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bosox3414

New Programmer Loooking for Where to Start

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bosox3414    100
Hey everyone,

Let me say this before I start, I literally have no programming experience. None at all. Now that you know that, here goes. I've been interested in learning several programming languages with the overlying goal of creating an RPG for a while now. I eventually would want to be able to create an RPG on Windows without the use of any game engines. I know that this is an incredibly lofty goal for somebody with my lack of experience, but I'm willing to put in some serious time to work towards my goal.

My question is this, what programming languages (starting from the VERY beginning) should I learn to eventually let me create an RPG? Also, how long would you expect the overall process to take?

Thanks for reading!

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landlocked    103
I'd recommend XNA using C#. There are gobs of beginner guides. All you need to find them is Google. And it's impossible not to use some engine of some sort. You need an engine to drive a car no matter what form the engine takes. ;)

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Steno    118
Hi,

There are quite a few ways to go here. The first thing we might use to help is your general age. If you are younger, can afford it, or have the free time, you might consider taking a couple of community classes if your town has them. If not, there's always the internet and us.

There are a lot of theories on what is a good language to pick for a first, but my opinion is that you should just pick one and go for it. Practice at it from the beginning and don't get too ahead of yourself. For instance, pick your language and learn how to write "Hello World!". Change that to "Hello Orcs!" and go from there :)

I'll let others comment on the language of choice because I'm interested in what they might have to say.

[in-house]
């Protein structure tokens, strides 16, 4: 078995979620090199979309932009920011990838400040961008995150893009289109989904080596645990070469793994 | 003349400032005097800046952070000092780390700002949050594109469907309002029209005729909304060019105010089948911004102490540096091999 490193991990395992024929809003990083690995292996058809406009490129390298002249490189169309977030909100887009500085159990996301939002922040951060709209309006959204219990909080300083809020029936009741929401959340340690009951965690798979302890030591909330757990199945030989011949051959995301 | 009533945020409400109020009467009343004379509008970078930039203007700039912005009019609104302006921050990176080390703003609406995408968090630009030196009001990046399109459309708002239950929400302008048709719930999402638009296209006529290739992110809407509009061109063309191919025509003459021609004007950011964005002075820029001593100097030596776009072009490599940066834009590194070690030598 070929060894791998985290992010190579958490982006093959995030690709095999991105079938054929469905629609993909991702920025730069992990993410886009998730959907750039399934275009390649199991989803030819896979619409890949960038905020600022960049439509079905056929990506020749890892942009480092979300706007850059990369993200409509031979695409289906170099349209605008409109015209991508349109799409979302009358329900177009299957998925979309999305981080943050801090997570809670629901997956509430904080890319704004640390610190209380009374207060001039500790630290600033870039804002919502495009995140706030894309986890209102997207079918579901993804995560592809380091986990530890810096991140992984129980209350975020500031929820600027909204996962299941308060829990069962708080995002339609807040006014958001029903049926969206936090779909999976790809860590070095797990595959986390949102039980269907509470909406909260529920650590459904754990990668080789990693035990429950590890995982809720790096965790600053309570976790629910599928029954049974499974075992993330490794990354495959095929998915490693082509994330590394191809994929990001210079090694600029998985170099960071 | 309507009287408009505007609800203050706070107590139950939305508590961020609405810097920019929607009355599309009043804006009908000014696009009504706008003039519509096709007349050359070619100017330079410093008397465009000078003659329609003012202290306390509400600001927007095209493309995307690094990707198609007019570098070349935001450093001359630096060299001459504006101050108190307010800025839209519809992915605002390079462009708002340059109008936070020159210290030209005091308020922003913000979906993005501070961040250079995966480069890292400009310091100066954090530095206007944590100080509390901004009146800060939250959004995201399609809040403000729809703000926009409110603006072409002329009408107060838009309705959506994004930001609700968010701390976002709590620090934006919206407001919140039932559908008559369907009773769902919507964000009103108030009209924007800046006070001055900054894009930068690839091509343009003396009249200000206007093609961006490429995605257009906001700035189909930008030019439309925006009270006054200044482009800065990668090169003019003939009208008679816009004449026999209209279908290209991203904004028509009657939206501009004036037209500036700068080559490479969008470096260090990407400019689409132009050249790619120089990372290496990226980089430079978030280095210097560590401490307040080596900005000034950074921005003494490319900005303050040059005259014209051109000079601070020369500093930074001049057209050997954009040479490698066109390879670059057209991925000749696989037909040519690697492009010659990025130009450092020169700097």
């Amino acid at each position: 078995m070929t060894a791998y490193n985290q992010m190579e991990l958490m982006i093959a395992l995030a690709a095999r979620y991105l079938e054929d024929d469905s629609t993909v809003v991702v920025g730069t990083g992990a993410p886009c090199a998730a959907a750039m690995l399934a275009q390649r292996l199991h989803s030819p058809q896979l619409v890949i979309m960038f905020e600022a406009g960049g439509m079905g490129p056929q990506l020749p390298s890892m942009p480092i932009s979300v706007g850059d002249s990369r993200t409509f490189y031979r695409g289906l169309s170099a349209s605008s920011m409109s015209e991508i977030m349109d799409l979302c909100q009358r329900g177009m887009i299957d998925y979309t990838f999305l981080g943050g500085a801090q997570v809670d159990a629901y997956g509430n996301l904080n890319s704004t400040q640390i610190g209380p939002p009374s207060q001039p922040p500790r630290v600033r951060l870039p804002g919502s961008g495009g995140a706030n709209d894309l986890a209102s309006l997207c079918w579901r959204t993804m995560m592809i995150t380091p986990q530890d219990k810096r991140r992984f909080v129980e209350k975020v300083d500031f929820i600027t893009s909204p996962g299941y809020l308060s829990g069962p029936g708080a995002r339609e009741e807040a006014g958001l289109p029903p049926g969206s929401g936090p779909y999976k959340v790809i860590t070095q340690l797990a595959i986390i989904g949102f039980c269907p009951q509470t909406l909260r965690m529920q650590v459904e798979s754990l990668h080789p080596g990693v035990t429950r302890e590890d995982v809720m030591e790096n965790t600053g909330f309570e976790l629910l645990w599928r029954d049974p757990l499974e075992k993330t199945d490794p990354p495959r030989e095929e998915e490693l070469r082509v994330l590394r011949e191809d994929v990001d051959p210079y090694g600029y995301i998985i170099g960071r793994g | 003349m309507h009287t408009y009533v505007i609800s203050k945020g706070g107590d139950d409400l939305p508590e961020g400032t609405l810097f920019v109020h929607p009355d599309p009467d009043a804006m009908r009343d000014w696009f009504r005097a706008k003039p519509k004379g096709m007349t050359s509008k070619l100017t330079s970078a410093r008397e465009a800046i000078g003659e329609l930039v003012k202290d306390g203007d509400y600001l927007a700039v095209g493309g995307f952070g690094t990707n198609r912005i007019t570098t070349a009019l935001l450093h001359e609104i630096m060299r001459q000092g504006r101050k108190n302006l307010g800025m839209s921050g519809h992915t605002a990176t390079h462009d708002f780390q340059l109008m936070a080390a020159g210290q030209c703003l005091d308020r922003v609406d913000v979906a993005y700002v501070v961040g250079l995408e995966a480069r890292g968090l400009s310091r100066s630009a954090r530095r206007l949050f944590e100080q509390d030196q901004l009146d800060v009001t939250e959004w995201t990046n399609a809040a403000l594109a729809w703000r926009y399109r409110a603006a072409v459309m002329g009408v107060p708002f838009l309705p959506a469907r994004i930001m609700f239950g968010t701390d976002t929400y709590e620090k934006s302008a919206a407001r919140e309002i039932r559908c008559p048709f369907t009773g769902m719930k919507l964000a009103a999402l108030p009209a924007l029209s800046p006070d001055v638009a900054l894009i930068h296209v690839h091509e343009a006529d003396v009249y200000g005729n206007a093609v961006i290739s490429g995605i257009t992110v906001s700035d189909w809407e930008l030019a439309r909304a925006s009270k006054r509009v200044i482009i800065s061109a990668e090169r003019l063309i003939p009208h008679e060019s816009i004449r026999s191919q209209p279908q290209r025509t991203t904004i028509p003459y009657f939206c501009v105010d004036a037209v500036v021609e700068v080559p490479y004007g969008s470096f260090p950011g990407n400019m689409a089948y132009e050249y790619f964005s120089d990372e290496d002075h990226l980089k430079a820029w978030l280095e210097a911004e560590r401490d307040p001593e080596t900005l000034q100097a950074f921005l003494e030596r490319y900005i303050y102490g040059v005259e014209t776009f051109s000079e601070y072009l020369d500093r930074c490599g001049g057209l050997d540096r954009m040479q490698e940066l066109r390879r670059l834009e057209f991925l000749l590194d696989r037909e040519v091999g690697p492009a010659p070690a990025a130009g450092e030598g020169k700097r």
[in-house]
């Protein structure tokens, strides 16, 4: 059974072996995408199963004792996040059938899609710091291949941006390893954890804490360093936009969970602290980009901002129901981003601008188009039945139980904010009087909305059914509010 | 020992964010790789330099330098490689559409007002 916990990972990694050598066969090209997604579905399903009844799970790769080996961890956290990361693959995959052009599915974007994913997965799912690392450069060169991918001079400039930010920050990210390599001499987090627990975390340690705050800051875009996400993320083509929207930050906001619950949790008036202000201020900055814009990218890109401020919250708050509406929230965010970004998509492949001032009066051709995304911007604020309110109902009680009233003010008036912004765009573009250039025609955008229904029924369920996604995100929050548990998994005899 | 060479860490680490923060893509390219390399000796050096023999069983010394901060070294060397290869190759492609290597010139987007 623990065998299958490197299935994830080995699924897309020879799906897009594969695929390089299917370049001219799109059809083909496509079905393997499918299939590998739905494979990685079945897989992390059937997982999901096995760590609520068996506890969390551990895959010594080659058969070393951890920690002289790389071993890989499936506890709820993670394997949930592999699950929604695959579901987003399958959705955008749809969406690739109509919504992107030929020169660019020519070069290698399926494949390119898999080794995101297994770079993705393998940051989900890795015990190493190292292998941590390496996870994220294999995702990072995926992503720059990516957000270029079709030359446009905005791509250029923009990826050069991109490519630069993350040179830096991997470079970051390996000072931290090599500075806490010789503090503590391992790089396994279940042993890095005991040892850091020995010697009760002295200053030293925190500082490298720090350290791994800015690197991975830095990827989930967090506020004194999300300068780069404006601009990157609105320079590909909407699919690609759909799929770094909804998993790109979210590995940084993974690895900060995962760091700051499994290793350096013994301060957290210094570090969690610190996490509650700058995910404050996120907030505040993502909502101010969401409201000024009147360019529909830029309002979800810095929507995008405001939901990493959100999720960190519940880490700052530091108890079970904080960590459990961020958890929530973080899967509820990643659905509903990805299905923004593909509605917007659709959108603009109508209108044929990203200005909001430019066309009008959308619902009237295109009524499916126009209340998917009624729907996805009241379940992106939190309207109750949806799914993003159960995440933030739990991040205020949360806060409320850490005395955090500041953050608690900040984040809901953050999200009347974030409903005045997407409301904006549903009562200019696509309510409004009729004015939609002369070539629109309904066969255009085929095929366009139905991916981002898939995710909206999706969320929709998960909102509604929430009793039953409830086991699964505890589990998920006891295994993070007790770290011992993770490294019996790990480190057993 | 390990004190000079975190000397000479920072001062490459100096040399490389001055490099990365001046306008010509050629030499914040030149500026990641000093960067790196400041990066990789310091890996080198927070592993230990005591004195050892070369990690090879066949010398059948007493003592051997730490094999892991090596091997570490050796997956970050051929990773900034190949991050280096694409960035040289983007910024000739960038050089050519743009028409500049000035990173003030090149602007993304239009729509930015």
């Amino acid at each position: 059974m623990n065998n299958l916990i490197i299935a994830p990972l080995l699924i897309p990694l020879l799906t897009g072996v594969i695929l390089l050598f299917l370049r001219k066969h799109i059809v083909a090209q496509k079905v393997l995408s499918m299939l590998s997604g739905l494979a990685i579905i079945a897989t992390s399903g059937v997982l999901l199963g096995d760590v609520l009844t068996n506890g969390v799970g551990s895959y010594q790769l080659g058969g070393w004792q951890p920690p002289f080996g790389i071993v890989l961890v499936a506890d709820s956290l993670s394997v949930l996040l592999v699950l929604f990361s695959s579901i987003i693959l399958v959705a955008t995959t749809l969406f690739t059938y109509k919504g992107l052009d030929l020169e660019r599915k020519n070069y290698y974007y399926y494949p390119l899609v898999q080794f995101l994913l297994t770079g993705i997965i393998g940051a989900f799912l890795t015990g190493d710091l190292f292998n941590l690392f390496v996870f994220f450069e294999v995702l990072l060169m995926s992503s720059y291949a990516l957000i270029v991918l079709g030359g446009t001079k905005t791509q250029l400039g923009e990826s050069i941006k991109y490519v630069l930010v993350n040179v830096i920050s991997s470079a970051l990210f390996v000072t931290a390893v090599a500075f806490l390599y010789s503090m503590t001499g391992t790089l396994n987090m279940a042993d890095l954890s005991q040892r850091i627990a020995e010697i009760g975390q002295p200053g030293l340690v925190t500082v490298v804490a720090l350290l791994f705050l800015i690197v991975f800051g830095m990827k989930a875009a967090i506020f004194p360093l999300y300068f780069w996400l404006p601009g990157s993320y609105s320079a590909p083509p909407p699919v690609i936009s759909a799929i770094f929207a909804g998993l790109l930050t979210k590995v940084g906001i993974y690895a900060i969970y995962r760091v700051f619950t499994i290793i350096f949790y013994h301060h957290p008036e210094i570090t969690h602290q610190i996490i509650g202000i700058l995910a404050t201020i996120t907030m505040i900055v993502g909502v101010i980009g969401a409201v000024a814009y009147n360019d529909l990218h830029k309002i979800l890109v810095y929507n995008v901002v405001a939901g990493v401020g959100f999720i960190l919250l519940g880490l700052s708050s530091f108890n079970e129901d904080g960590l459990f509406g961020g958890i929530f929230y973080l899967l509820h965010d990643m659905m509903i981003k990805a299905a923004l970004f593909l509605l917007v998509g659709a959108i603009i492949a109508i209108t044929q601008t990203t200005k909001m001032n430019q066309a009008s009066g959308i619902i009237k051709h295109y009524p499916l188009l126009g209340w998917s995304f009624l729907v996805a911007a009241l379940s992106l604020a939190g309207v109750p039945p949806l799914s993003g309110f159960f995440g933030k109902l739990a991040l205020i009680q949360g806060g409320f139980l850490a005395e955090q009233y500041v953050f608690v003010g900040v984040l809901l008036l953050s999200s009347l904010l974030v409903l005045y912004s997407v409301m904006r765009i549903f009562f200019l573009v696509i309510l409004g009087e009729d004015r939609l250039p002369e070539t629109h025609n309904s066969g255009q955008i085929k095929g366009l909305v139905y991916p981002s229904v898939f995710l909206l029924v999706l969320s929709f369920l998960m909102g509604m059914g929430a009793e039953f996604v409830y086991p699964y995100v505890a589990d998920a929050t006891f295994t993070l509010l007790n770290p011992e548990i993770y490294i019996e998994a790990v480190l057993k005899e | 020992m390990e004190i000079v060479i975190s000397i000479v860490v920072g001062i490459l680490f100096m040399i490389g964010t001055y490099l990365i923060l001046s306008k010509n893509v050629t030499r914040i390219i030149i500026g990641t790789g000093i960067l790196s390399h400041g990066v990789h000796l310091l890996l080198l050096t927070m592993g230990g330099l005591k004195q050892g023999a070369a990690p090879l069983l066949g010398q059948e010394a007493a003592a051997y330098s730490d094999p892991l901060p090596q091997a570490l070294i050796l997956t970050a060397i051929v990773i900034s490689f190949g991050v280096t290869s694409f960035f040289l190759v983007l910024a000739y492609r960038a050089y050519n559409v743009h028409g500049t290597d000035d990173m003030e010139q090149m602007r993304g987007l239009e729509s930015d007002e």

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heromal    100
I'm sure the faq can answer this question. I'm on my iPod so I won't go copy the link but I'm sure you can find it. I started with the pygame library for python and it is great for learning concepts without worrying(for the time being) about where your memory is going and other things like that. As for how long it will take: http://www.gamedev.net/page/resources/_/reference/103/postmortems/how-to-build-a-game-in-a-week-from-scratch-with-r2259 is an example, although it depends on your budget, and how "good" you want your rpg to be.

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Azurecat    103
I'd start with Python, the reasons are threefold.

1. It's easier to jump into the mechanics and applications of programming, which is far more important than a specific language. You can get started writing programs right away without all the fuss of memory management, linker settings, and such.

2. Being easier does not mean it's a "tinker toy" language. Python is powerful, much more than I first thought it would be. In fact several games and even professional graphics programs use Python for scripting purposes (don't worry if you don't know what that means, just know that any skill in Python will not be obsolete anytime soon). And really, any programs you write while learning Python will be pretty much the same as when learning another language like Java or C++. The only difference is that with Python it's easier to "see" the code, if that makes sense.

3. Depending on your game, Python might be all you need. It works with the PyGame library which handles things like graphics, sound, and input. Granted it's a bit slow, but if your RPG is 2D and doesn't need to do a million things at once it will suffice, and you get to work on the logic and mechanics of your game faster which is where the real fun is anyway.

On top of all this, Python has a very active community, so you could get help with pretty much anything as you go.

If you later decide to move on to C++, Java, or whatever and use a faster API like OpenGL or DirectX, learning will be so much easier because you'll already understand what you're shooting for and how programming works.

Hope this helps.

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jbadams    25713
Any language you're likely to consider will be able to handle creating an RPG game -- I would agree with those above that either C# or Python would be good choices, as both are approachable for beginners and capable of what you eventually want to do.